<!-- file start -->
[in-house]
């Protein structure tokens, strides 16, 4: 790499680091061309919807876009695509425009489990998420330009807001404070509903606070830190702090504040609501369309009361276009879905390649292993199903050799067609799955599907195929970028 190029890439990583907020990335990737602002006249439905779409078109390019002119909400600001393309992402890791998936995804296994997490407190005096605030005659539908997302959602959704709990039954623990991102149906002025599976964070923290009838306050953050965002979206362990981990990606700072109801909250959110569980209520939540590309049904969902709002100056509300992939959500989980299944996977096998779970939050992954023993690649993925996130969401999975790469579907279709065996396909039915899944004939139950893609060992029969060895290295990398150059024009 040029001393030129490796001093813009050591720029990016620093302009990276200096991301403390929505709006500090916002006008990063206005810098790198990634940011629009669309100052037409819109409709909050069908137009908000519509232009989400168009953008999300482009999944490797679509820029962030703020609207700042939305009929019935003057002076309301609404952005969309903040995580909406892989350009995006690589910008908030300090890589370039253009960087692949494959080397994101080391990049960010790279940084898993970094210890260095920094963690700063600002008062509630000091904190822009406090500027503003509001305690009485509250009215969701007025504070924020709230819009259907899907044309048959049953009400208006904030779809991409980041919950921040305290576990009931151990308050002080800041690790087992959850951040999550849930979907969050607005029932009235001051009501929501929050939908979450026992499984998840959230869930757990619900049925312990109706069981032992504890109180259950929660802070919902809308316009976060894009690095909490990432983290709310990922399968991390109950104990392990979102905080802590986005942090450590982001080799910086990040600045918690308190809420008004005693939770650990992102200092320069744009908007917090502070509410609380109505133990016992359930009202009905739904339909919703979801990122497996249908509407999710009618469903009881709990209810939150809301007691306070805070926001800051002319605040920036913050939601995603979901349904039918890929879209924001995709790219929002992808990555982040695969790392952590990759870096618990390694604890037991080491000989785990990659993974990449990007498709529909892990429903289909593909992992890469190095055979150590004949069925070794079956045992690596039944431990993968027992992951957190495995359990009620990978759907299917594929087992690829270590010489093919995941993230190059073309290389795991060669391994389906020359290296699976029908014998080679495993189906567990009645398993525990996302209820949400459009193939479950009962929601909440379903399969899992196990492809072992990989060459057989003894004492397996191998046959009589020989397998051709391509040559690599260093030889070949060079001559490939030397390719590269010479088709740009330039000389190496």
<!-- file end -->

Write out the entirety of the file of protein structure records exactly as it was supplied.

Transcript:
[in-house]
């Protein structure tokens, strides 16, 4: 790499680091061309919807876009695509425009489990998420330009807001404070509903606070830190702090504040609501369309009361276009879905390649292993199903050799067609799955599907195929970028 190029890439990583907020990335990737602002006249439905779409078109390019002119909400600001393309992402890791998936995804296994997490407190005096605030005659539908997302959602959704709990039954623990991102149906002025599976964070923290009838306050953050965002979206362990981990990606700072109801909250959110569980209520939540590309049904969902709002100056509300992939959500989980299944996977096998779970939050992954023993690649993925996130969401999975790469579907279709065996396909039915899944004939139950893609060992029969060895290295990398150059024009 040029001393030129490796001093813009050591720029990016620093302009990276200096991301403390929505709006500090916002006008990063206005810098790198990634940011629009669309100052037409819109409709909050069908137009908000519509232009989400168009953008999300482009999944490797679509820029962030703020609207700042939305009929019935003057002076309301609404952005969309903040995580909406892989350009995006690589910008908030300090890589370039253009960087692949494959080397994101080391990049960010790279940084898993970094210890260095920094963690700063600002008062509630000091904190822009406090500027503003509001305690009485509250009215969701007025504070924020709230819009259907899907044309048959049953009400208006904030779809991409980041919950921040305290576990009931151990308050002080800041690790087992959850951040999550849930979907969050607005029932009235001051009501929501929050939908979450026992499984998840959230869930757990619900049925312990109706069981032992504890109180259950929660802070919902809308316009976060894009690095909490990432983290709310990922399968991390109950104990392990979102905080802590986005942090450590982001080799910086990040600045918690308190809420008004005693939770650990992102200092320069744009908007917090502070509410609380109505133990016992359930009202009905739904339909919703979801990122497996249908509407999710009618469903009881709990209810939150809301007691306070805070926001800051002319605040920036913050939601995603979901349904039918890929879209924001995709790219929002992808990555982040695969790392952590990759870096618990390694604890037991080491000989785990990659993974990449990007498709529909892990429903289909593909992992890469190095055979150590004949069925070794079956045992690596039944431990993968027992992951957190495995359990009620990978759907299917594929087992690829270590010489093919995941993230190059073309290389795991060669391994389906020359290296699976029908014998080679495993189906567990009645398993525990996302209820949400459009193939479950009962929601909440379903399969899992196990492809072992990989060459057989003894004492397996191998046959009589020989397998051709391509040559690599260093030889070949060079001559490939030397390719590269010479088709740009330039000389190496």